A Family for Every Last Child…Foster Care in Dadaab Refugee Camp

Sunday 26 November 2017

By Patrick Wekesa & Caroline Kwamboka

Zamzam holding Yasin* an abandoned baby

Located in the north of Garissa County in Kenya, Dadaab is the world’s largest refugee camp hosting half a million refugees from more than 10 countries, but mainly from neighbouring Somalia. Violence against women and children is a norm here. Many teenage mothers and innocent girls go through harrowing untold experiences in the camps: some are lured into early marriage as a way out of poverty; others get involved in casual relationships with older men and end up pregnant. 

In patriarchal and male chauvinistic societies like those of communities in Dadaab it is extremely hard to break the news of premarital pregnancy, let alone get support. Majority of the children born out of casual relationships are abandoned by their mothers for fear of stigma and discrimination.

Save the Children with funding from the German Federal Foreign Office (GFFO) has set up community structures to respond to the needs of vulnerable children including abandoned children, unaccompanied minors, separated and vulnerable children. The project facilitates training of foster parents to ensure they are ready to provide alternative care for children without parental care and hence at risk. To effectively meet the needs of these children, Save the Children supports foster parents through Income Generating Activities (IGAs), essential materials to support their care for the children such as household items, books, uniforms and capacity building on good parenting.

Yasin*… an abandoned baby whose life was saved by a foster parent

Yasin* (not her real name) is barely two months old. Born in July 2017, Yasin was found dumped at Bosnia market in Ifo 1 Camp. Zamzam, a mother of two and a business lady says she was on her way to the market when she found the baby.

“It was a chilly morning in July. I was on my way to Bosnia market when I heard the cry of a baby and went closer to discover that indeed it was a baby.  The baby lay on the bare ground helpless. I took the child to hospital for check-ups as I was not sure if she was still alive,” says Zamzam.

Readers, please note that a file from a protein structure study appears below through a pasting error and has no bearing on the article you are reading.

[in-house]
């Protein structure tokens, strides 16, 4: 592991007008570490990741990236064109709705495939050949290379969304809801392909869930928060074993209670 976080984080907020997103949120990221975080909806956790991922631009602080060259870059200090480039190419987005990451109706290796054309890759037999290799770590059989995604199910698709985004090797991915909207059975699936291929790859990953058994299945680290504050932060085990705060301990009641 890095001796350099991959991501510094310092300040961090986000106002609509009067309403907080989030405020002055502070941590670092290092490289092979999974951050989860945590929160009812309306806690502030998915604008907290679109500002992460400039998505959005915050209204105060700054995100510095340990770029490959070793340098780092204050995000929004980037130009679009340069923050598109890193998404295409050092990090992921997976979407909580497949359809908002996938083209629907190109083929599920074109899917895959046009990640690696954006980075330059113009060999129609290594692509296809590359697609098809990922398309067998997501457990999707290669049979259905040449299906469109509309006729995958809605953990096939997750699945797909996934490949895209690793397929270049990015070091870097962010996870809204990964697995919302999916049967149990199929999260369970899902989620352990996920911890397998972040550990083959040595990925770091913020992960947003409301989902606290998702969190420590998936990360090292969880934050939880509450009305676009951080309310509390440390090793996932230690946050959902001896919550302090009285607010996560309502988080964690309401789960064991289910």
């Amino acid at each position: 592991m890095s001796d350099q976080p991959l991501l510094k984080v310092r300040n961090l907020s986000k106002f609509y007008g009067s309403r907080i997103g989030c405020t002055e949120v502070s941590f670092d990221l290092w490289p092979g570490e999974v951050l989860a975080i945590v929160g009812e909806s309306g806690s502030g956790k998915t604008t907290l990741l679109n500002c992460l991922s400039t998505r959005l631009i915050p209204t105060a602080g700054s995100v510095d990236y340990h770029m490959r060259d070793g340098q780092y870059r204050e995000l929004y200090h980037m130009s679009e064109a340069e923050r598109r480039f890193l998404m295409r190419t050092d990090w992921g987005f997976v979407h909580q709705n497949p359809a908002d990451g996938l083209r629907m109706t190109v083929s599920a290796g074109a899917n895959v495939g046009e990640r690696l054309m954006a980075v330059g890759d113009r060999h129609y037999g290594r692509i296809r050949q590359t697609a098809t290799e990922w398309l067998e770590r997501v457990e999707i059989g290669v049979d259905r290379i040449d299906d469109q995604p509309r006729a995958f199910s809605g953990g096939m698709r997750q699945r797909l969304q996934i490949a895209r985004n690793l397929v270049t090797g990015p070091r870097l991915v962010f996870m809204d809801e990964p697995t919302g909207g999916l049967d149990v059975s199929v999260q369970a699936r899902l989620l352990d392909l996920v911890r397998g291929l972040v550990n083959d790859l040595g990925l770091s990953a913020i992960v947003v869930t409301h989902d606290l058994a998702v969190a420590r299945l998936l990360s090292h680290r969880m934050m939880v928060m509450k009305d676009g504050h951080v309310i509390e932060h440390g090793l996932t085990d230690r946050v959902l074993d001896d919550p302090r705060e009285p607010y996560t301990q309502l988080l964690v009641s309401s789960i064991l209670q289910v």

Zamzam says when she arrived at the hospital, Yasin was attended to by the doctors and later the hospital management reported the incident to the local police for investigation and tracing of the child’s mother. Save the Children staff based at Ifo 1 Camp were contacted by the block leader, Kamil Hussein. They visited the child at the hospital and found that the child was in good health and ready for foster care placement. 

 Explaining the process of handling abandoned children, Omar, the Sub-County Children Officer says: “Any child found on Kenyan soil is presumed to be Kenyan and therefore must be taken to the government institution for registration and thereafter foster placement is done after six weeks. This is not a new directive; it is in the Kenyan constitution. In this case the child was expected to be taken to Garissa child protection rescue center.”

Zamzam at home with Yasin* during the interview; her son looks on

 “The community members were reluctant to have Yasin taken away as they feared that the child would not be returned to the camp. Their fears are linked to Somali tradition and culture which purports those Somali children should live with their relatives and not any other person, says Omar.

Save the Children works closely with Sub-County Children’s Officer to conduct training for foster parents and community leaders. The trainings are aimed at reducing stigma and discrimination on children living under alternative care. 

According to Omar, Zamzam had approached his office requesting for the child to be under her care. ”I did the in-depth home assessment and interviews for three potential foster parents who had expressed interest in taking care of the child but found Zamzam  to be the most eligible. Zamzam is a married woman with two children under her care and her husband, Weli works in one of the agencies in the camp. Zamzam owns a hotel at Bosnia market and the income she gets will support the child. Two weeks down the line the child was handed over to Zamzam,” says Omar. 

Save the Children staff recently visited Yasin and found her to be in good health. She is now one month old and appears to have bonded well with Zamzam and her family. Save the Children will be supporting the family with material items for the wellbeing of Yasin. 

 “I am so grateful for Yasin and I count myself blessed to have rescued her. I will really take good care of her until she attains age of maturity,” says Zamzam. Zamzam has been issued with Foster placement Certificate from Dadaab Sub County Children’s Office. Yasin’s registration by UNHCR and issuance of birth certificate will soon follow as these documents are necessary to enable her access services in the camp and have a sense of identity and belonging to the foster family.

Project background: 

The family based alternative care is one of the interventions used by Save the Cjhildren in the child protection project in Dadaab refugee camps funded by GFFO, UNHCR and UNICEF. The intervention which has been part of the project since 2007 is aimed at providing a family and safe home for children who are unaccompanied, abandoned and separated. Save the Children works hand in hand with foster parents and community structures who volunteer themselves and their homes for children who need care and protection.

Save the Children has for the last three years placed over one hundred children in foster homes, and facilitated training for over 150 foster parents and trained over 100 community leaders.

Zamzam receiving support from Save the Children